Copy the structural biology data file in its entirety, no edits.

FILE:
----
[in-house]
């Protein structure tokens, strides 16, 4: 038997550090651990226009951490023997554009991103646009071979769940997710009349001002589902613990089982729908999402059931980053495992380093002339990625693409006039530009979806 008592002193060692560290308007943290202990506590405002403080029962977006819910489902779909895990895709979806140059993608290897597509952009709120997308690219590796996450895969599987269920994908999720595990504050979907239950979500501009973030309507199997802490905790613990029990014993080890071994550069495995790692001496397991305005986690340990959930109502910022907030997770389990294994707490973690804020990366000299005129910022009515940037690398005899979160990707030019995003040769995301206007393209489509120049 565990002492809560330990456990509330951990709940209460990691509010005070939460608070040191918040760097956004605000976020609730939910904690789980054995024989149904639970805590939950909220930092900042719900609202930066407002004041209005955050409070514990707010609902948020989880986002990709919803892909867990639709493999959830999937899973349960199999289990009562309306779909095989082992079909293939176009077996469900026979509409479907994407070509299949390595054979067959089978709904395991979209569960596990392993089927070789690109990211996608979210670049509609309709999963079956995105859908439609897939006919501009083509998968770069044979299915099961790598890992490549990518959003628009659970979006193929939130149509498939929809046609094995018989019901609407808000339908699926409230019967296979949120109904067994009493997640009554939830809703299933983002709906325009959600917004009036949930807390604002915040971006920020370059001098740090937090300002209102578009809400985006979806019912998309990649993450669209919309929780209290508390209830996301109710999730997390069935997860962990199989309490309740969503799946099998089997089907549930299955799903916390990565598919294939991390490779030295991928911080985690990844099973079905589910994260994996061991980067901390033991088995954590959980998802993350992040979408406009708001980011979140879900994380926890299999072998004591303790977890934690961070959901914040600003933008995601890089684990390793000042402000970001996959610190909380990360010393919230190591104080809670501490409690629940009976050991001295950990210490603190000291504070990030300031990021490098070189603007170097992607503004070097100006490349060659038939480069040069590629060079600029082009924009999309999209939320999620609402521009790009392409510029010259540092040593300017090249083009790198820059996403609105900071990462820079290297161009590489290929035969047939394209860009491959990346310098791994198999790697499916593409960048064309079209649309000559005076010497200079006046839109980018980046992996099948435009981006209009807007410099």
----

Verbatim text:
[in-house]
């Protein structure tokens, strides 16, 4: 038997550090651990226009951490023997554009991103646009071979769940997710009349001002589902613990089982729908999402059931980053495992380093002339990625693409006039530009979806 008592002193060692560290308007943290202990506590405002403080029962977006819910489902779909895990895709979806140059993608290897597509952009709120997308690219590796996450895969599987269920994908999720595990504050979907239950979500501009973030309507199997802490905790613990029990014993080890071994550069495995790692001496397991305005986690340990959930109502910022907030997770389990294994707490973690804020990366000299005129910022009515940037690398005899979160990707030019995003040769995301206007393209489509120049 565990002492809560330990456990509330951990709940209460990691509010005070939460608070040191918040760097956004605000976020609730939910904690789980054995024989149904639970805590939950909220930092900042719900609202930066407002004041209005955050409070514990707010609902948020989880986002990709919803892909867990639709493999959830999937899973349960199999289990009562309306779909095989082992079909293939176009077996469900026979509409479907994407070509299949390595054979067959089978709904395991979209569960596990392993089927070789690109990211996608979210670049509609309709999963079956995105859908439609897939006919501009083509998968770069044979299915099961790598890992490549990518959003628009659970979006193929939130149509498939929809046609094995018989019901609407808000339908699926409230019967296979949120109904067994009493997640009554939830809703299933983002709906325009959600917004009036949930807390604002915040971006920020370059001098740090937090300002209102578009809400985006979806019912998309990649993450669209919309929780209290508390209830996301109710999730997390069935997860962990199989309490309740969503799946099998089997089907549930299955799903916390990565598919294939991390490779030295991928911080985690990844099973079905589910994260994996061991980067901390033991088995954590959980998802993350992040979408406009708001980011979140879900994380926890299999072998004591303790977890934690961070959901914040600003933008995601890089684990390793000042402000970001996959610190909380990360010393919230190591104080809670501490409690629940009976050991001295950990210490603190000291504070990030300031990021490098070189603007170097992607503004070097100006490349060659038939480069040069590629060079600029082009924009999309999209939320999620609402521009790009392409510029010259540092040593300017090249083009790198820059996403609105900071990462820079290297161009590489290929035969047939394209860009491959990346310098791994198999790697499916593409960048064309079209649309000559005076010497200079006046839109980018980046992996099948435009981006209009807007410099």